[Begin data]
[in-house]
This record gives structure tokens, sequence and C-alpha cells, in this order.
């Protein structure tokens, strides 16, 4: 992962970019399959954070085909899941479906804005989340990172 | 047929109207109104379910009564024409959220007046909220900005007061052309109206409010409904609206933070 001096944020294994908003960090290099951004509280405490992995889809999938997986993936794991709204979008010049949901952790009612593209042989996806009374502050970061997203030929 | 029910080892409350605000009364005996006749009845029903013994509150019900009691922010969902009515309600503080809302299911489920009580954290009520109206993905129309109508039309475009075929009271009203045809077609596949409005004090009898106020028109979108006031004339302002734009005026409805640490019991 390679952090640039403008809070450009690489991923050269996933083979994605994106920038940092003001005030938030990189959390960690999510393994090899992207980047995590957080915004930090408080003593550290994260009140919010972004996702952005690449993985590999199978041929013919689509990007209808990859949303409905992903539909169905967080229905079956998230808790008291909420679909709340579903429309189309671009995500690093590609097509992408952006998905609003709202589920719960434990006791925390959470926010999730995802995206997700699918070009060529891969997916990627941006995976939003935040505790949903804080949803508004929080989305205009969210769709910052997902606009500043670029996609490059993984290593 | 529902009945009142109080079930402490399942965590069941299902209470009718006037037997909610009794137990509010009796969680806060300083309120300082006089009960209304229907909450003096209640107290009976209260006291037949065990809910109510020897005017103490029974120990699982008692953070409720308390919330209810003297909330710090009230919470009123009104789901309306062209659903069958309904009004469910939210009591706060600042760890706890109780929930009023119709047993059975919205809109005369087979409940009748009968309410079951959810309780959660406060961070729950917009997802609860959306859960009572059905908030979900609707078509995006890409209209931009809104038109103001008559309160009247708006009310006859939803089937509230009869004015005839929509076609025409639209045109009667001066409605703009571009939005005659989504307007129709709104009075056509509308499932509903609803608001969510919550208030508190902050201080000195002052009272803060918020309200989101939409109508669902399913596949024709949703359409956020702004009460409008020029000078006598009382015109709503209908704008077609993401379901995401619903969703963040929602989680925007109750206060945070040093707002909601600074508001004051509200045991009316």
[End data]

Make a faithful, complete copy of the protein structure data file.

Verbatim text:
[in-house]
This record gives structure tokens, sequence and C-alpha cells, in this order.
């Protein structure tokens, strides 16, 4: 992962970019399959954070085909899941479906804005989340990172 | 047929109207109104379910009564024409959220007046909220900005007061052309109206409010409904609206933070 001096944020294994908003960090290099951004509280405490992995889809999938997986993936794991709204979008010049949901952790009612593209042989996806009374502050970061997203030929 | 029910080892409350605000009364005996006749009845029903013994509150019900009691922010969902009515309600503080809302299911489920009580954290009520109206993905129309109508039309475009075929009271009203045809077609596949409005004090009898106020028109979108006031004339302002734009005026409805640490019991 390679952090640039403008809070450009690489991923050269996933083979994605994106920038940092003001005030938030990189959390960690999510393994090899992207980047995590957080915004930090408080003593550290994260009140919010972004996702952005690449993985590999199978041929013919689509990007209808990859949303409905992903539909169905967080229905079956998230808790008291909420679909709340579903429309189309671009995500690093590609097509992408952006998905609003709202589920719960434990006791925390959470926010999730995802995206997700699918070009060529891969997916990627941006995976939003935040505790949903804080949803508004929080989305205009969210769709910052997902606009500043670029996609490059993984290593 | 529902009945009142109080079930402490399942965590069941299902209470009718006037037997909610009794137990509010009796969680806060300083309120300082006089009960209304229907909450003096209640107290009976209260006291037949065990809910109510020897005017103490029974120990699982008692953070409720308390919330209810003297909330710090009230919470009123009104789901309306062209659903069958309904009004469910939210009591706060600042760890706890109780929930009023119709047993059975919205809109005369087979409940009748009968309410079951959810309780959660406060961070729950917009997802609860959306859960009572059905908030979900609707078509995006890409209209931009809104038109103001008559309160009247708006009310006859939803089937509230009869004015005839929509076609025409639209045109009667001066409605703009571009939005005659989504307007129709709104009075056509509308499932509903609803608001969510919550208030508190902050201080000195002052009272803060918020309200989101939409109508669902399913596949024709949703359409956020702004009460409008020029000078006598009382015109709503209908704008077609993401379901995401619903969703963040929602989680925007109750206060945070040093707002909601600074508001004051509200045991009316």